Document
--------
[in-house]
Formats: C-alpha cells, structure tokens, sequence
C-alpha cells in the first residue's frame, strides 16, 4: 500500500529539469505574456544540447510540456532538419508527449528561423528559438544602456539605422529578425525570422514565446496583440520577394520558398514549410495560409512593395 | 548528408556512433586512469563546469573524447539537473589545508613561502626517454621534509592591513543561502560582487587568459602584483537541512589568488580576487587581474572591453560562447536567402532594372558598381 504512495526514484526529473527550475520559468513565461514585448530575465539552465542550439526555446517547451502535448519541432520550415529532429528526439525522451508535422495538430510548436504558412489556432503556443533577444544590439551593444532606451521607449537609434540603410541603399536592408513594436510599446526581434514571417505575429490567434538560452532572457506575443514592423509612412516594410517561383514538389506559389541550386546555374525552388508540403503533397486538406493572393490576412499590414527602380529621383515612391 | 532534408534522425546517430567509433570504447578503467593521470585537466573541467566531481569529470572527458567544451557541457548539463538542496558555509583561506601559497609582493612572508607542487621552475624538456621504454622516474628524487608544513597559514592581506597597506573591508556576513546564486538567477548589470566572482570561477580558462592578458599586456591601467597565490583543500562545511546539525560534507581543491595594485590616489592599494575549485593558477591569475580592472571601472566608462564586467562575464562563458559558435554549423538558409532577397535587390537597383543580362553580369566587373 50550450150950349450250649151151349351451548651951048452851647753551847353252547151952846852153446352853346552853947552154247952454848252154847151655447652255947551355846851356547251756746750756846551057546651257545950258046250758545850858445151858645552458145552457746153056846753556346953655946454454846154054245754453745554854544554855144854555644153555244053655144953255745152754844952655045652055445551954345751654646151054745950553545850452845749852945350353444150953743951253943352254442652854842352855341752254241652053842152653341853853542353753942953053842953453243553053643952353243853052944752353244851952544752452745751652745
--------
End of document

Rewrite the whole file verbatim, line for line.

[in-house]
Formats: C-alpha cells, structure tokens, sequence
C-alpha cells in the first residue's frame, strides 16, 4: 500500500529539469505574456544540447510540456532538419508527449528561423528559438544602456539605422529578425525570422514565446496583440520577394520558398514549410495560409512593395 | 548528408556512433586512469563546469573524447539537473589545508613561502626517454621534509592591513543561502560582487587568459602584483537541512589568488580576487587581474572591453560562447536567402532594372558598381 504512495526514484526529473527550475520559468513565461514585448530575465539552465542550439526555446517547451502535448519541432520550415529532429528526439525522451508535422495538430510548436504558412489556432503556443533577444544590439551593444532606451521607449537609434540603410541603399536592408513594436510599446526581434514571417505575429490567434538560452532572457506575443514592423509612412516594410517561383514538389506559389541550386546555374525552388508540403503533397486538406493572393490576412499590414527602380529621383515612391 | 532534408534522425546517430567509433570504447578503467593521470585537466573541467566531481569529470572527458567544451557541457548539463538542496558555509583561506601559497609582493612572508607542487621552475624538456621504454622516474628524487608544513597559514592581506597597506573591508556576513546564486538567477548589470566572482570561477580558462592578458599586456591601467597565490583543500562545511546539525560534507581543491595594485590616489592599494575549485593558477591569475580592472571601472566608462564586467562575464562563458559558435554549423538558409532577397535587390537597383543580362553580369566587373 50550450150950349450250649151151349351451548651951048452851647753551847353252547151952846852153446352853346552853947552154247952454848252154847151655447652255947551355846851356547251756746750756846551057546651257545950258046250758545850858445151858645552458145552457746153056846753556346953655946454454846154054245754453745554854544554855144854555644153555244053655144953255745152754844952655045652055445551954345751654646151054745950553545850452845749852945350353444150953743951253943352254442652854842352855341752254241652053842152653341853853542353753942953053842953453243553053643952353243853052944752353244851952544752452745751652745